One thousand World Polio Day celebrations is 24 October 2016 target for Rotary clubs

Kalyan-Banerjee-150x180By Kalyan Banerjee, Foundation Trustee Chair

In our work to end polio, we’ve noticed a disturbing ­development: People in many parts of the world think polio no longer exists. Even some of our members, especially younger Rotarians who were born after the development of the polio vaccine, assume that because the disease doesn’t afflict anyone in their country, it’s no longer a problem.

To make everyone aware that this disease is just an airplane ride away, Rotary started World Polio Day, held annually in October. Over the years, we have marked this occasion in various ways. Clubs have held fundraisers or lit up iconic structures in their country with the words “End Polio Now.” More recently, we created live-streamed events featuring prominent public health experts and journalists, along with some of our celebrity ambassadors.

This year, we partnered with the U.S. Centers for ­Disease Control and Prevention (CDC), which will host a ­live-streamed event at its headquarters in Atlanta. (Taking into ­

PDG Pat gets soaked for PolioPlus

PDG Pat gets soaked for PolioPlus

consideration different time zones, the event will be immediately archived so your club may watch it at a time that is convenient.)

Tom Frieden, the CDC’s director, and Jeffrey Kluger, Time ­magazine’s ­senior editor overseeing science and health ­reporting, will be joined by other public health experts to ­discuss the milestones, ­promising developments, and remaining challenges in the fight to ­eradicate polio.

But we want Rotarians to observe World Polio Day ­everywhere, not just in Atlanta. In fact, we would like to see at least 1,000 World Polio Day events take place throughout the world.

I encourage you to host viewing parties of the ­live-streamed event and organize fundraisers. Be sure to register your event at www.endpolio.org/worldpolioday, where you can also find resources to help make it a success.

Polio is still out there, even though the number of cases has dropped by more than 99.9 percent since 1988. We’re almost there, but until the number of cases reaches zero, polio remains a threat to all of us. World Polio Day offers an opportunity to share that vital message with your club and your community.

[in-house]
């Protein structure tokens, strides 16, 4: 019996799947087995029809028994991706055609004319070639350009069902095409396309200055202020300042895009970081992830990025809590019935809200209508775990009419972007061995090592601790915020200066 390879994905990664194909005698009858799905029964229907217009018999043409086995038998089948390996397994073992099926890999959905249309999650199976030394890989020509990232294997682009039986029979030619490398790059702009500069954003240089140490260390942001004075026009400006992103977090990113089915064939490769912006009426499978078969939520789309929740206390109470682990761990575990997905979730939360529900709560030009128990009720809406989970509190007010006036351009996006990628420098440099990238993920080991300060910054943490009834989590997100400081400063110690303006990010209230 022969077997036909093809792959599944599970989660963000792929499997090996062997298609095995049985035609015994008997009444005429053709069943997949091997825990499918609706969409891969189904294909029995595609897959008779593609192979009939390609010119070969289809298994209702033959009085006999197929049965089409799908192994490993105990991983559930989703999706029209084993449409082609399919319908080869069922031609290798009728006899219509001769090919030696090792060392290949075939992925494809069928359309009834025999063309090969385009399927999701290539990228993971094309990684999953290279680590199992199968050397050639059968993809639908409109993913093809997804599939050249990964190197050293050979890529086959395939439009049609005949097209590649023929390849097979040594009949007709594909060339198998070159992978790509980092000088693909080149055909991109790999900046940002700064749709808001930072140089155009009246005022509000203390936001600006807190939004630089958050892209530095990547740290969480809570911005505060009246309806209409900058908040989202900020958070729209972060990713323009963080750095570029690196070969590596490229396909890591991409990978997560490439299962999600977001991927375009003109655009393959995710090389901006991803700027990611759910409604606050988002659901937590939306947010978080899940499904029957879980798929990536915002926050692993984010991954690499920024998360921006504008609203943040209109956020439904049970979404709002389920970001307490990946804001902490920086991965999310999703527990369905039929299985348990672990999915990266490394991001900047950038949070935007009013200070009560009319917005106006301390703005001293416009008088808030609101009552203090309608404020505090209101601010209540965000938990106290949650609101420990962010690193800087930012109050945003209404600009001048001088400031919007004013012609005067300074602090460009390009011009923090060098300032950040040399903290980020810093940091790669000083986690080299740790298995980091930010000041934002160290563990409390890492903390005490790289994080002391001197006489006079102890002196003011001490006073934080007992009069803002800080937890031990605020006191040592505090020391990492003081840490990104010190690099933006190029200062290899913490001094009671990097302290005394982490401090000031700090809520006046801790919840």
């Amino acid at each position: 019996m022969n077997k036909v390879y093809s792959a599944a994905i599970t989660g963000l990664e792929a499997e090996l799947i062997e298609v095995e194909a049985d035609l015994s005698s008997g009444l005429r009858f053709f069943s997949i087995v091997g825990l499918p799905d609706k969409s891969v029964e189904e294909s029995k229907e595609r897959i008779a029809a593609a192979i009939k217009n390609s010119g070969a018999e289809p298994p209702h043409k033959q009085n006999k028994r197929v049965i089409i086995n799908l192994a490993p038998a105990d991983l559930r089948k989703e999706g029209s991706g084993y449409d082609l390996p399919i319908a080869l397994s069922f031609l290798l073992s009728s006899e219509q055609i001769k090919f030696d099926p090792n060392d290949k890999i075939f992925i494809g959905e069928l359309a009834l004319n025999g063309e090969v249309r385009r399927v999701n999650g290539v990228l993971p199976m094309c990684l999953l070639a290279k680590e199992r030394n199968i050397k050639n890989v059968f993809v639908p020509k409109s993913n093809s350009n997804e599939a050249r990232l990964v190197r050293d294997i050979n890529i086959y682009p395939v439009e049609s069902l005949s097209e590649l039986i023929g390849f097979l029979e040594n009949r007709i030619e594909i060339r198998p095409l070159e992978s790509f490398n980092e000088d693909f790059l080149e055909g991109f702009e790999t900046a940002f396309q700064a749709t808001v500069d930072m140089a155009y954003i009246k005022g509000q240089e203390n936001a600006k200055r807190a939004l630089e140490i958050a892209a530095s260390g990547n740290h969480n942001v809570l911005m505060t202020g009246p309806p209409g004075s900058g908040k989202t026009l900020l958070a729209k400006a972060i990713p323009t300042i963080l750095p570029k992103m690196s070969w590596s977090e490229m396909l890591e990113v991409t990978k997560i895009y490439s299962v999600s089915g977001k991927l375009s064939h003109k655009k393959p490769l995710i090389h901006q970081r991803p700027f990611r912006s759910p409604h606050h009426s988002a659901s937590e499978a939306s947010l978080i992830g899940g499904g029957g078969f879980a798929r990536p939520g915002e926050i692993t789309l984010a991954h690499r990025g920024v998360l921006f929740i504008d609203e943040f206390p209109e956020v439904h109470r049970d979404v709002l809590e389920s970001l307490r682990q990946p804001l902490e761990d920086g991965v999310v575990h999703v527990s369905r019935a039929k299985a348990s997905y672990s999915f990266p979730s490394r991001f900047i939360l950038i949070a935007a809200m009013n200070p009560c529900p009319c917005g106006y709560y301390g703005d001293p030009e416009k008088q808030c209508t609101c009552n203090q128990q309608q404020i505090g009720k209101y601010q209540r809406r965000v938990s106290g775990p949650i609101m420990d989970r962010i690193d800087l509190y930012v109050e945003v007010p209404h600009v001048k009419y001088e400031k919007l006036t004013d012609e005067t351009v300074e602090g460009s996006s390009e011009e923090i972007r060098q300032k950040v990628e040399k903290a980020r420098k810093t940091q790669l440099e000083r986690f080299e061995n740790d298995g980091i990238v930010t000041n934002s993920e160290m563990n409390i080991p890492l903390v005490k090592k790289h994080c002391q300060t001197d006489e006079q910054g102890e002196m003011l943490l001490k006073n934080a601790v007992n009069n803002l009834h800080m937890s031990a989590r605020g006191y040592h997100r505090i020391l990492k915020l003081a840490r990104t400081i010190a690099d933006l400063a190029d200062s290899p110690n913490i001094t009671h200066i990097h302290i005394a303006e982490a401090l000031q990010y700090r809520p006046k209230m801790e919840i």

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About John Borst

John Borst’s career in education spans the years 1960 to 1996. During those 36 years, he spent an equal amount of time working int he English language, Public and Catholic school boards. Borst taught in both elementary and high school environments. Positions of responsibilities held included department head in Geography, curriculum coordinator of Social and Environmental Studies, Principal, Education Officer with the Ministry of Education, Superintendent of Schools, and Superintendent of Student Services. Borst retired in 1996 as Director of Education for the legacy Dryden Board of Education. During this time, Borst has lived in the Ontario communities of Brampton, Toronto, Newmarket, Thunder Bay, Aurora and Dryden. Currently, Borst splits his time between Dryden and Toronto. Since retirement, Borst has served as a Supervisory Officer with a remote School Authority; been a freelance writer of articles on education in particular for Education Today, the magazine of the Ontario Public School Boards’ Association (OPSBA); founded and edited from 2006 - 2010 the Education blog Tomorrow’s Trust: A Review of Catholic Education; and from 2003-2010 was a trustee of the Northwest Catholic District School Board.
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